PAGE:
On any given day at St. Louis Children’s Hospital, specially selected individual patients from ages one to 18 make their way to a quiet second-floor wing to spend time with their precious companions, their own pets. At the Purina Family Pet Center—one of just four facilities in the world to permit in-hospital own pet visits—patients sit on chairs or floor mats with their four-legged guests. For patients in a wheelchair or a bed, pets climb up ramps to sit or lie perched atop adjustable and non-slip tables so that they can get as close as possible to their recumbent owners.

“Children and pets have a very special bond,” says Dr. Gerardo Perez-Camargo, a veterinarian and expert in the human-animal bond for Purina, a St. Louis-based subsidiary of Nestlé. “Sometimes a simple visit could be enough to get a patient out of bed or even motivated to recover and return back home.”

The Purina Family Pet Center opened last May, after Flip Becker, Senior Director of the St. Louis Children’s Hospital Foundation, proposed the idea to Nestlé Purina PetCare CEO Joseph Sivewright, who sits on the hospital’s board. Within a week, Purina committed to help fund the $450,000 project and utilized their own animal behavior experts to help design the space, determining which color tones, textures and airflow patterns would maximize comfort for patients and pets alike. Nestlé Purina is currently working with a hospital in Brussels on a similar initiative.

The benefits of pet therapy are well-documented. The presence and tactile nature of being with pets lowers blood pressure, heart rate and anxiety in owners, and it can also elevate levels of “feel-good” hormones such as oxytocin. But recent studies suggest that the benefits could be even more profound.

This winter, Nestlé gathered experts in a number of different fields to discuss the science and health benefits behind the human-pet bond, among other topics. Dr. Lisa Freeman, director of the Tufts Institute for Human-Animal Interaction and Professor of Clinical Nutrition at the Cummings School of Veterinary Medicine at Tufts University, attended. “From reducing heart disease to lowering levels of depression and improving social relationships—there are so many ways the human-animal bond can improve the lives of both people and pets,” Freeman says.

She points to one Tufts study (subscription required) in which two groups of elementary school-aged children were asked to read aloud to separate groups of dogs or humans at their local library. Those that read to dogs showed a greater improvement in reading skills and in attitudes toward reading. Pets have also been shown to reduce anxiety among nursing home residents and the children coping with a parent’s military deployment.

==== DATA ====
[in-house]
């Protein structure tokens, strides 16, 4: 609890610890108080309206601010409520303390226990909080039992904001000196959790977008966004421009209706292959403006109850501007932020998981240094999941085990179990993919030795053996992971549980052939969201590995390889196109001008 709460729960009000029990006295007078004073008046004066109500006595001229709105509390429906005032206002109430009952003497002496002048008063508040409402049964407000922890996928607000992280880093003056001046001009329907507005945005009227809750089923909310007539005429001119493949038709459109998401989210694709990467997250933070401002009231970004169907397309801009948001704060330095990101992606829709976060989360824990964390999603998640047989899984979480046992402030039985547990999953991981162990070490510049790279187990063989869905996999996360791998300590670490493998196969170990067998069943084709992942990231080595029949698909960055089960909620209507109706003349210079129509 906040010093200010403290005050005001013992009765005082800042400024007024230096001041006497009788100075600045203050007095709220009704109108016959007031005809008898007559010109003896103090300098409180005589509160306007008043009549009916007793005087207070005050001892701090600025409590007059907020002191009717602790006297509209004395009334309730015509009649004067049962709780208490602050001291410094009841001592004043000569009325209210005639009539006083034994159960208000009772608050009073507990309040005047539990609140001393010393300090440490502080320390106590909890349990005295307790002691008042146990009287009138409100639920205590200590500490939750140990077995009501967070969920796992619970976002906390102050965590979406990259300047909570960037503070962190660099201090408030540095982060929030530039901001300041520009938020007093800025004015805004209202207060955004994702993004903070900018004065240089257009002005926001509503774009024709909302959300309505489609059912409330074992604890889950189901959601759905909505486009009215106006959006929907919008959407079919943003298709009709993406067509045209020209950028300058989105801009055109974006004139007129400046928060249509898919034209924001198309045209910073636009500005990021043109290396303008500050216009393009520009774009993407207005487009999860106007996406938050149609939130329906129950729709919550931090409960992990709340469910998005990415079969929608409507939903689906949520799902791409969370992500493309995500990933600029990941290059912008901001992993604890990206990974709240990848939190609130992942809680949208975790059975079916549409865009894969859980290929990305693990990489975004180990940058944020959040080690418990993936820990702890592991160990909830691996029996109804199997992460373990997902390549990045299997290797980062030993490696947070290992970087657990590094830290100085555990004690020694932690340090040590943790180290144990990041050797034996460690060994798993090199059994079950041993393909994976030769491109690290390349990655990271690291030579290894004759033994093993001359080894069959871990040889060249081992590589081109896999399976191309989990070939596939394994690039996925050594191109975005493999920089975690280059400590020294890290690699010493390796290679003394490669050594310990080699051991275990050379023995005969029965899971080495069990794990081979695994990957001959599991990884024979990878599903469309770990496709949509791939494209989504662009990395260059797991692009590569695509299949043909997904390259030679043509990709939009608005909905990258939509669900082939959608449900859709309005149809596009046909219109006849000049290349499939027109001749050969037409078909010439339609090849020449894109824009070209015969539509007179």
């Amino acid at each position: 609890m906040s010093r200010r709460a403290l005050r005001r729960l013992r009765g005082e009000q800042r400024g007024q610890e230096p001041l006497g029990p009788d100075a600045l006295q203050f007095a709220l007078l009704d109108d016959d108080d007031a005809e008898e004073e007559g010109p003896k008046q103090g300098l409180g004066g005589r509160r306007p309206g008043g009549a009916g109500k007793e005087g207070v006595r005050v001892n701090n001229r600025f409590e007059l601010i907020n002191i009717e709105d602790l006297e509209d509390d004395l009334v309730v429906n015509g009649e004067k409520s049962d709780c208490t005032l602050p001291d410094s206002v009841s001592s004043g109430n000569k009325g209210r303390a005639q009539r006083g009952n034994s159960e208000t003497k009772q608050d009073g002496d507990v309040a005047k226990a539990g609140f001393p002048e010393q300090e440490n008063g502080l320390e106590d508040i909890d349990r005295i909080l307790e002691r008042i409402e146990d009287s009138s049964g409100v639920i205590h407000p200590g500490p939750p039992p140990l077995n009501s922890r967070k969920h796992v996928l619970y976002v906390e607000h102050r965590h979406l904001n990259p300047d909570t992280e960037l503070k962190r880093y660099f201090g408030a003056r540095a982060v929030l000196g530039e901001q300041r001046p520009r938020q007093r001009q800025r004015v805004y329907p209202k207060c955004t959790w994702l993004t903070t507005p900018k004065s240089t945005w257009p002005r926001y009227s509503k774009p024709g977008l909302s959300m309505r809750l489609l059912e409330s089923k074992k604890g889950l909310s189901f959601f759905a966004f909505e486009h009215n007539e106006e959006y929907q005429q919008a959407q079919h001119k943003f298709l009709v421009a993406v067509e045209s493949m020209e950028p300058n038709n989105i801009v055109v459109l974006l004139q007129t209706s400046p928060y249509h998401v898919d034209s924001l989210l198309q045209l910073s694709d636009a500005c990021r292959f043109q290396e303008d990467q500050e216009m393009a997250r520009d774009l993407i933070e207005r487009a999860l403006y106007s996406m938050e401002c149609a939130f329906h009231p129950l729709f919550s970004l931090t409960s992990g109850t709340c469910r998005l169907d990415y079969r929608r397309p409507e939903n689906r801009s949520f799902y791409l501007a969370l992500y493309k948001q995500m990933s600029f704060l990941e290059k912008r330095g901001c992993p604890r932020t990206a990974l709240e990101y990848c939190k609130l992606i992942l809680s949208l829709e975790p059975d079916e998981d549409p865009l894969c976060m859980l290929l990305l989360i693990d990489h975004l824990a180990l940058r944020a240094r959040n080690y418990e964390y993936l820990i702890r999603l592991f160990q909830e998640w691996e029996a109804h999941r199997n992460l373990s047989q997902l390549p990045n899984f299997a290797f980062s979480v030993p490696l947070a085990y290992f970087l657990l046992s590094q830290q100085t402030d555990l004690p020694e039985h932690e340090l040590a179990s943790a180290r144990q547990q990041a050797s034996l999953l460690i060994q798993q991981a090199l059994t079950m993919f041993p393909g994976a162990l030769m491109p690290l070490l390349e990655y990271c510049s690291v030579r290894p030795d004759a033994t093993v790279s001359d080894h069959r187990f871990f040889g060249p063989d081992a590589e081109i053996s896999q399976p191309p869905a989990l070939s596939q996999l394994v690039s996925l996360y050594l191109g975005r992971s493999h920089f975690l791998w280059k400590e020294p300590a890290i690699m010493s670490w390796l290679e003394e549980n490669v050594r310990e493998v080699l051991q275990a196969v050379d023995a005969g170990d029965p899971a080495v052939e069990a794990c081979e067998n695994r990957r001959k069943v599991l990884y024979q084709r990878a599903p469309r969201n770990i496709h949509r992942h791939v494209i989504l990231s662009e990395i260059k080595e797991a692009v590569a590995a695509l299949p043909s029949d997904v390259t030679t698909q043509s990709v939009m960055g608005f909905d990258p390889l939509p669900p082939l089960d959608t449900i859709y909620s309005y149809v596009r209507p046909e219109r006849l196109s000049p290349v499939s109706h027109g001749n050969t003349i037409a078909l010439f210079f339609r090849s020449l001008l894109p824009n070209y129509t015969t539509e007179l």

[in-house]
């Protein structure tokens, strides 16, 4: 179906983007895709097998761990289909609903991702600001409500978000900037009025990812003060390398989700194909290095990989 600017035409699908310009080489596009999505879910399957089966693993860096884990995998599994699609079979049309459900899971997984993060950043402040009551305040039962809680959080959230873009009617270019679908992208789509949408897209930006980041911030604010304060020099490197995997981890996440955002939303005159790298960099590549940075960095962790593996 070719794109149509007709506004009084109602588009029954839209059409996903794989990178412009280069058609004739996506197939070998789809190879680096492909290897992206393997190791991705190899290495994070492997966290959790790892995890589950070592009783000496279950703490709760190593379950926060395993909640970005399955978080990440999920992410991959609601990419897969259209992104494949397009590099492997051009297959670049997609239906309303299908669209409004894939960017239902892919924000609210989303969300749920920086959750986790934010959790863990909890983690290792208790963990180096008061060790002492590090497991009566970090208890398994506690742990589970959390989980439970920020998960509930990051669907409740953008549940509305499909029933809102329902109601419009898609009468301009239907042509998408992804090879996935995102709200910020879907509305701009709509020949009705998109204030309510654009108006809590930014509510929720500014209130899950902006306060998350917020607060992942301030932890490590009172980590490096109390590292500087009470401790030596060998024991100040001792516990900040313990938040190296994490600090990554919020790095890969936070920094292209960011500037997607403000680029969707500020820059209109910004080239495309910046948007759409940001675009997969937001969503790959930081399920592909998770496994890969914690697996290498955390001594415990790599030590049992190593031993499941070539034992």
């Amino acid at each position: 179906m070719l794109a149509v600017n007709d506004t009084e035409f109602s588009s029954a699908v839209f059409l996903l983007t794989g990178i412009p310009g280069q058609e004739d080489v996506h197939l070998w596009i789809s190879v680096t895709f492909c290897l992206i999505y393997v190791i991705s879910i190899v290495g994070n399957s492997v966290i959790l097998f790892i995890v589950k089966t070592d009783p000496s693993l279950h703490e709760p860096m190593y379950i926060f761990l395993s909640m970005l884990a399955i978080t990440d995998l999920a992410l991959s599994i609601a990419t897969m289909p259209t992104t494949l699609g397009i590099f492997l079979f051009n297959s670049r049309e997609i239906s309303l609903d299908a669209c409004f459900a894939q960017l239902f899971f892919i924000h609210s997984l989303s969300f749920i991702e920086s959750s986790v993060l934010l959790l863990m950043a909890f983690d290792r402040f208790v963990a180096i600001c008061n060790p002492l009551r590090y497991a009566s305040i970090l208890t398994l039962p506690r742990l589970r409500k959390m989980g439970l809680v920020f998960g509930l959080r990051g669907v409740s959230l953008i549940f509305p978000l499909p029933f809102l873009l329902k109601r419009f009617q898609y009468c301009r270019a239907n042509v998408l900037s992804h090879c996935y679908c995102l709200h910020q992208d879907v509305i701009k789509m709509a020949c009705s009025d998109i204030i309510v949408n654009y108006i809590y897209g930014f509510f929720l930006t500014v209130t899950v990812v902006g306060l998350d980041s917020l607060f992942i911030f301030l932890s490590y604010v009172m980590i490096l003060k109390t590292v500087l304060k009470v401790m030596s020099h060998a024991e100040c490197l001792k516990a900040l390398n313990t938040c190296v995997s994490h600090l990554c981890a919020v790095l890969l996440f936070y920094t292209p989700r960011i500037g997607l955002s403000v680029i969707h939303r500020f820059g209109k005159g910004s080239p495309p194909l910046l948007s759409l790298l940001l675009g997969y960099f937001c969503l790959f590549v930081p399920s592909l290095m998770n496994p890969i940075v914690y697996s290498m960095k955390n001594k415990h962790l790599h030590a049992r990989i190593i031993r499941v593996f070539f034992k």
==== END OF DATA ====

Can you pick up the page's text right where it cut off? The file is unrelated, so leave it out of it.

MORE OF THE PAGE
Experts at Purina also recognize that human interaction can have a positive effect on pets. The company recently examined the impact (subscription required) of a single, 15-minute petting session on 55 dogs at a local shelter. Researchers detected positive changes in the dogs after just one session, with lower heart rates, higher heart rate variability (associated with positive emotions) and an improvement in behavior among those canines involved in the study.

Because pets tend to share our mammalian physiology, our homes and our lifestyles, they also tend to reflect our medical conditions. Researchers at Tufts are looking closely at shared human-animal conditions such as bone cancer, diabetes, interstitial cystitis and osteoarthritis, and how insights from veterinary medicine could translate to clinical human medicine.

Just as veterinary research can inform human clinical treatments, human research can inform veterinary medicine, particularly in the area of nutrition. Dogs and cats are increasingly afflicted by the lifestyle conditions of their owners. According to Dr Perez-Camargo, the physical transformation of cats over a lifetime—with wider waistlines in mid-life and a loss of bone density and muscle mass toward the end of life—is quite similar to the physical transformation in humans. Also, the incidence of obesity, he says, “is creeping up in a very similar pattern to the human population.”

Purina is currently testing an intermittent calorie-restriction product and feeding program in which companion animals would receive their normal daily volume of food but with a lower caloric content, triggering the body to burn fat. Dr Perez-Camargo and his team are also using nutrition to combat the effects of aging in animals. Since the metabolism of glucose in dogs’ brains starts to become less efficient around the age of seven, Purina launched Pro Plan Bright Mind based on extensive research that demonstrates how a botanical oil containing Medium Chain Triglycerides (MCTs) works as a supplemental energy source for the brain to promote significant improvement in alertness and acuity. In another recent study conducted by Purina, scientists also examined the effect of specific nutritional supplements, including antioxidants, a prebiotic and a blend of omega-3 and omega-6 fatty acids, on the longevity and quality of life of aging cats. On average, cats that consumed the nutritional blend lived significantly longer and showed significantly slower age associated deterioration compared to cats fed a standard diet.

Ultimately, the bond between humans and pets evolved over thousands of years. “Given how we developed, it’s natural for us to live with pets and pets with us,” Dr Perez-Camargo says. Understanding that relationship and its implications and working to strengthen it could lead to healthier, longer lives for pets and their owners alike.